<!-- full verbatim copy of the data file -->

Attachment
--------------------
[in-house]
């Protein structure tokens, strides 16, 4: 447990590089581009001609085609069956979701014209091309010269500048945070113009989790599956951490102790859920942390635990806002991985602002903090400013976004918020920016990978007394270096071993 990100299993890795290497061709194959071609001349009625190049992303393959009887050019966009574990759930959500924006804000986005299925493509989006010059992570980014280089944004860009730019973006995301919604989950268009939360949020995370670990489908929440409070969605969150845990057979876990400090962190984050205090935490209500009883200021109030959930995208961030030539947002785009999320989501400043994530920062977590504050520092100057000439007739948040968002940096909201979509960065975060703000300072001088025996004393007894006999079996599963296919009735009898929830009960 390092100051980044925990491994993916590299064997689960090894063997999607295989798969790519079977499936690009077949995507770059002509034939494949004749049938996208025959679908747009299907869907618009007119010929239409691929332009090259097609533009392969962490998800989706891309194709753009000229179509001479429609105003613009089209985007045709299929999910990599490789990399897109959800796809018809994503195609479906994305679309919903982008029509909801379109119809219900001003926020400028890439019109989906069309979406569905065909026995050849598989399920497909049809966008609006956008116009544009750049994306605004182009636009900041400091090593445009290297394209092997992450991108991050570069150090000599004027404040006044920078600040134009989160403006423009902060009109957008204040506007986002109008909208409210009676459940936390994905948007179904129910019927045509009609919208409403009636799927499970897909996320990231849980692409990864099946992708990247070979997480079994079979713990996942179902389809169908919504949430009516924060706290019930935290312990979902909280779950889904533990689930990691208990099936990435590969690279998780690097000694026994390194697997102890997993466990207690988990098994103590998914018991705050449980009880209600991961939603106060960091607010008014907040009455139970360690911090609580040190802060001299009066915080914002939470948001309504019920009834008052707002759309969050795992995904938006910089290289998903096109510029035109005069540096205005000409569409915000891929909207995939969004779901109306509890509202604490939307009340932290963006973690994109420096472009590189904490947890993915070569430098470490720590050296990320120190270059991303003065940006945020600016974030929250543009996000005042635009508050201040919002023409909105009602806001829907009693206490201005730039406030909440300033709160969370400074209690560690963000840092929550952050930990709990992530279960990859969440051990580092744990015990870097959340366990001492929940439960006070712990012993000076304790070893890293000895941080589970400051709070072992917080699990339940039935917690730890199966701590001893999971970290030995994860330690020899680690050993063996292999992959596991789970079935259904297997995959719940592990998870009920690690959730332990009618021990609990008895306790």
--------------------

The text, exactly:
[in-house]
């Protein structure tokens, strides 16, 4: 447990590089581009001609085609069956979701014209091309010269500048945070113009989790599956951490102790859920942390635990806002991985602002903090400013976004918020920016990978007394270096071993 990100299993890795290497061709194959071609001349009625190049992303393959009887050019966009574990759930959500924006804000986005299925493509989006010059992570980014280089944004860009730019973006995301919604989950268009939360949020995370670990489908929440409070969605969150845990057979876990400090962190984050205090935490209500009883200021109030959930995208961030030539947002785009999320989501400043994530920062977590504050520092100057000439007739948040968002940096909201979509960065975060703000300072001088025996004393007894006999079996599963296919009735009898929830009960 390092100051980044925990491994993916590299064997689960090894063997999607295989798969790519079977499936690009077949995507770059002509034939494949004749049938996208025959679908747009299907869907618009007119010929239409691929332009090259097609533009392969962490998800989706891309194709753009000229179509001479429609105003613009089209985007045709299929999910990599490789990399897109959800796809018809994503195609479906994305679309919903982008029509909801379109119809219900001003926020400028890439019109989906069309979406569905065909026995050849598989399920497909049809966008609006956008116009544009750049994306605004182009636009900041400091090593445009290297394209092997992450991108991050570069150090000599004027404040006044920078600040134009989160403006423009902060009109957008204040506007986002109008909208409210009676459940936390994905948007179904129910019927045509009609919208409403009636799927499970897909996320990231849980692409990864099946992708990247070979997480079994079979713990996942179902389809169908919504949430009516924060706290019930935290312990979902909280779950889904533990689930990691208990099936990435590969690279998780690097000694026994390194697997102890997993466990207690988990098994103590998914018991705050449980009880209600991961939603106060960091607010008014907040009455139970360690911090609580040190802060001299009066915080914002939470948001309504019920009834008052707002759309969050795992995904938006910089290289998903096109510029035109005069540096205005000409569409915000891929909207995939969004779901109306509890509202604490939307009340932290963006973690994109420096472009590189904490947890993915070569430098470490720590050296990320120190270059991303003065940006945020600016974030929250543009996000005042635009508050201040919002023409909105009602806001829907009693206490201005730039406030909440300033709160969370400074209690560690963000840092929550952050930990709990992530279960990859969440051990580092744990015990870097959340366990001492929940439960006070712990012993000076304790070893890293000895941080589970400051709070072992917080699990339940039935917690730890199966701590001893999971970290030995994860330690020899680690050993063996292999992959596991789970079935259904297997995959719940592990998870009920690690959730332990009618021990609990008895306790």